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Re: network unrachable problem [SOLVED]

Tony van der Hoff wrote:
> Well, From reading the man pages (always a good idea) I discovered that
> ifplugd calls ifup/ifdown to do its actual work.
> Manually invoking "ifdown eth0" returned an error "eth0 not configured",

Ah!  So that is the problem.

> so I guessed that is why ifplugd was not doing its job properly.
> Further reading revealed that the stanza "auto eth0" is required in
> /etc/network/interfaces for the kernel to be able to autoconfigure the
> interface.

No.  That isn't correct.  You need either auto or allow-hotplug to be
there.  Or both.  If neither are there then ifupdown won't configure

If auto is there then it is configured at system boot time by the
/etc/init.d/networking script.  If allow-hotplug is there then it is
configured by the /etc/network/if-*{up,down}.d/  scripts when detected
by the kernel in an event driven manor.

Basically in the old days everything was static.  You configured
everything for boot time operation.  So it was "auto" and
/etc/init.d/networking configured it.  But as time went by we acquired
PCMCIA and USB and laptops with wifi on/off switches and other hot
plugged devices.  Boot time only isn't good enough when devices can
come and go.  So there has been a big push in recent years to convert
everything from the static boot time interface to the dynamic
hotpluggable event driven interface.

Note that while almost everything works with hotplugged devices a few
components such as NIS/yp haven't been completely converted and need
the interface guarenteed up before they start.  It still works if it
isn't but there is a long delay until it times out.  Then the
interface comes up.  Then the retry succeeds.  Meaning that it all
works eventually but quite slowly at boot time if the order isn't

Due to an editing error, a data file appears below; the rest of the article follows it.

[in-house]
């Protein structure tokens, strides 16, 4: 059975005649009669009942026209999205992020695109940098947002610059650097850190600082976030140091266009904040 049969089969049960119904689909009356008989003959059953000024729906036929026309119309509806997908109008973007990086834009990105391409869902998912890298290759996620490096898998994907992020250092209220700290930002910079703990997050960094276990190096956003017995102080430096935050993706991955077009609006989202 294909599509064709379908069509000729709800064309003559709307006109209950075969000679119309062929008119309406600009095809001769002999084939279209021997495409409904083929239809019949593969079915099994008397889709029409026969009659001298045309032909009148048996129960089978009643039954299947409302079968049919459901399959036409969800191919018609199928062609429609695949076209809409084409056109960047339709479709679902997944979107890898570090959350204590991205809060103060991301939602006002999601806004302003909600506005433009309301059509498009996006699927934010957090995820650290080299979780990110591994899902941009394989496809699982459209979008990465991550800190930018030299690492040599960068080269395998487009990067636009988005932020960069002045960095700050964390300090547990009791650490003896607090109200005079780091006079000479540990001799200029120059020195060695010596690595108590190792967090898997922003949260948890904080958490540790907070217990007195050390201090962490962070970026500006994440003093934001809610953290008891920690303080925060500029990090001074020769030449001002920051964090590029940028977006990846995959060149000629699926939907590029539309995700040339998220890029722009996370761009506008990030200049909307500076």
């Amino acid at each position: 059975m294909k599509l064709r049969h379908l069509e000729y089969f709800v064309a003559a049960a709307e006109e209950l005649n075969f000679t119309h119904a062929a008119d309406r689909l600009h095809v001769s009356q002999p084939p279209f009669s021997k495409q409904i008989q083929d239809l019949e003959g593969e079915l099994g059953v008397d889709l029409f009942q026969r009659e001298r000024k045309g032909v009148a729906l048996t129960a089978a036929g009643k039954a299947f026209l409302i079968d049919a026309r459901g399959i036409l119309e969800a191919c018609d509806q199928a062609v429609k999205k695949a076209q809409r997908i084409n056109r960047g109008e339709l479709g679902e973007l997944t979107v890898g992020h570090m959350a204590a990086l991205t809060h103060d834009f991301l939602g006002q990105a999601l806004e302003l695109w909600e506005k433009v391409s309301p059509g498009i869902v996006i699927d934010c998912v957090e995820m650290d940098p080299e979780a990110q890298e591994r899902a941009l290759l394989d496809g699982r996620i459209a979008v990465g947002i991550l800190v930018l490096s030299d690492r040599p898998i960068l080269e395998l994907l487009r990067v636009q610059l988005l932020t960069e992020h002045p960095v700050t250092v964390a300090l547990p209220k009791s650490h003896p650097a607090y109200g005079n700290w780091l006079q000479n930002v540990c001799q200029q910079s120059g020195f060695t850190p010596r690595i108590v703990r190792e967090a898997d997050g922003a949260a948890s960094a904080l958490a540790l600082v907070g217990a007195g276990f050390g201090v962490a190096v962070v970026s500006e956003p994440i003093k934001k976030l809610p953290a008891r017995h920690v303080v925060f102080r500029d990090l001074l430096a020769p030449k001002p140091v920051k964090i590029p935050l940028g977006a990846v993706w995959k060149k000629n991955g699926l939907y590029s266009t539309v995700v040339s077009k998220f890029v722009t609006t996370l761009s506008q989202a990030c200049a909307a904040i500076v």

optimal.  Unless you are running nis/yp I wouldn't worry about it.

Here is documentation on the /etc/network/interfaces contents.


Note that it is okay to have both allow and allow-hotplug together.
Then whichever runs first will configure the device.  Whatever runs
second will detect that the interface is up and handle this
correctly.  Many of us have both so that we can cycle all of the
configured interfaces with 'service networking restart' which would
otherwise do nothing if they were only configured with allow-hotplug.

> That stanza was missing. I instated it, and re-booted.
> It is now working correctly.

Of course there is no arguing with the result!  But the question now
is if there was an allow-hotplug statement before why it didn't come
up before.  Was the allow-hotplug also missing?

For a device that uses usb networking such as a wifi device on the Pi
I think using the hotplug interface makes the most sense.  Because we
generally will be plugging and unplugging the device hot.

> I dont know whether my hackery caused the problem, or whether the
> interfaces file was missing it from the start; if it was, I'd consider
> it a bug. But then would it be a raspian, or a wheezy bug?

It would be Raspian.  It didn't get there by the debian-installer from
an official Debian installation media.  It got there because someone
diddled it in the distributed Raspian image.  If you were to install
through an official Debian installation media then you wouldn't have
this problem.  And additionally you also would not have ifplugd
running either.  That isn't installed by default on Debian.  But it is
available for installation.


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